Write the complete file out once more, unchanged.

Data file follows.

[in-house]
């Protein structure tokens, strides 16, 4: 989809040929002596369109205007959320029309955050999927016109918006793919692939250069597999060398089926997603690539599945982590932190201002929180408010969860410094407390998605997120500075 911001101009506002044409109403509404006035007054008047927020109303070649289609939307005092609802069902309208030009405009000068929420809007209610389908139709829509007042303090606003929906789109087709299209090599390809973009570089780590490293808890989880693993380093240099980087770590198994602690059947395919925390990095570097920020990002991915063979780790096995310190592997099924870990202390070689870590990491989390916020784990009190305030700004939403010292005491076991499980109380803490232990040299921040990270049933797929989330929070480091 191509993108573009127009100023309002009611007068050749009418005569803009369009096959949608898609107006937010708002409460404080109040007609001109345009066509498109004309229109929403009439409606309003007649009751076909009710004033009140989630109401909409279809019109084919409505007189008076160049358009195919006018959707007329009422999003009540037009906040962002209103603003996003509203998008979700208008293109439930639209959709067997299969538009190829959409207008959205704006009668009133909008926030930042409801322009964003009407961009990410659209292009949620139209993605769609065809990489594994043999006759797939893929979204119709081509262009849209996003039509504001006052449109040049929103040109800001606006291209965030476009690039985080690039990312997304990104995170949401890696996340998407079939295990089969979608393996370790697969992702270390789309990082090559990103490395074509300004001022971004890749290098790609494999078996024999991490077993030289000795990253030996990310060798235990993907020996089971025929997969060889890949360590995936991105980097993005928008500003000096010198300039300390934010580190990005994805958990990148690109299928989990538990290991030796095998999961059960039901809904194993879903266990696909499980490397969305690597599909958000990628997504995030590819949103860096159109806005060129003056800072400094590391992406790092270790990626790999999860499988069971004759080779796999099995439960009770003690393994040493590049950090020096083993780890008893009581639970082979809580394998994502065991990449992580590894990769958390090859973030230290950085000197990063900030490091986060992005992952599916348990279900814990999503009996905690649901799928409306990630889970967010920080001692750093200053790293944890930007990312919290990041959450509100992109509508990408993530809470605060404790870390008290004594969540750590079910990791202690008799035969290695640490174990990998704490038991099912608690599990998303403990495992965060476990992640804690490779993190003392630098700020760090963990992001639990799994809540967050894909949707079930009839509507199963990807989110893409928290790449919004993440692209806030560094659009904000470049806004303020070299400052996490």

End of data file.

[in-house]
């Protein structure tokens, strides 16, 4: 989809040929002596369109205007959320029309955050999927016109918006793919692939250069597999060398089926997603690539599945982590932190201002929180408010969860410094407390998605997120500075 911001101009506002044409109403509404006035007054008047927020109303070649289609939307005092609802069902309208030009405009000068929420809007209610389908139709829509007042303090606003929906789109087709299209090599390809973009570089780590490293808890989880693993380093240099980087770590198994602690059947395919925390990095570097920020990002991915063979780790096995310190592997099924870990202390070689870590990491989390916020784990009190305030700004939403010292005491076991499980109380803490232990040299921040990270049933797929989330929070480091 191509993108573009127009100023309002009611007068050749009418005569803009369009096959949608898609107006937010708002409460404080109040007609001109345009066509498109004309229109929403009439409606309003007649009751076909009710004033009140989630109401909409279809019109084919409505007189008076160049358009195919006018959707007329009422999003009540037009906040962002209103603003996003509203998008979700208008293109439930639209959709067997299969538009190829959409207008959205704006009668009133909008926030930042409801322009964003009407961009990410659209292009949620139209993605769609065809990489594994043999006759797939893929979204119709081509262009849209996003039509504001006052449109040049929103040109800001606006291209965030476009690039985080690039990312997304990104995170949401890696996340998407079939295990089969979608393996370790697969992702270390789309990082090559990103490395074509300004001022971004890749290098790609494999078996024999991490077993030289000795990253030996990310060798235990993907020996089971025929997969060889890949360590995936991105980097993005928008500003000096010198300039300390934010580190990005994805958990990148690109299928989990538990290991030796095998999961059960039901809904194993879903266990696909499980490397969305690597599909958000990628997504995030590819949103860096159109806005060129003056800072400094590391992406790092270790990626790999999860499988069971004759080779796999099995439960009770003690393994040493590049950090020096083993780890008893009581639970082979809580394998994502065991990449992580590894990769958390090859973030230290950085000197990063900030490091986060992005992952599916348990279900814990999503009996905690649901799928409306990630889970967010920080001692750093200053790293944890930007990312919290990041959450509100992109509508990408993530809470605060404790870390008290004594969540750590079910990791202690008799035969290695640490174990990998704490038991099912608690599990998303403990495992965060476990992640804690490779993190003392630098700020760090963990992001639990799994809540967050894909949707079930009839509507199963990807989110893409928290790449919004993440692209806030560094659009904000470049806004303020070299400052996490």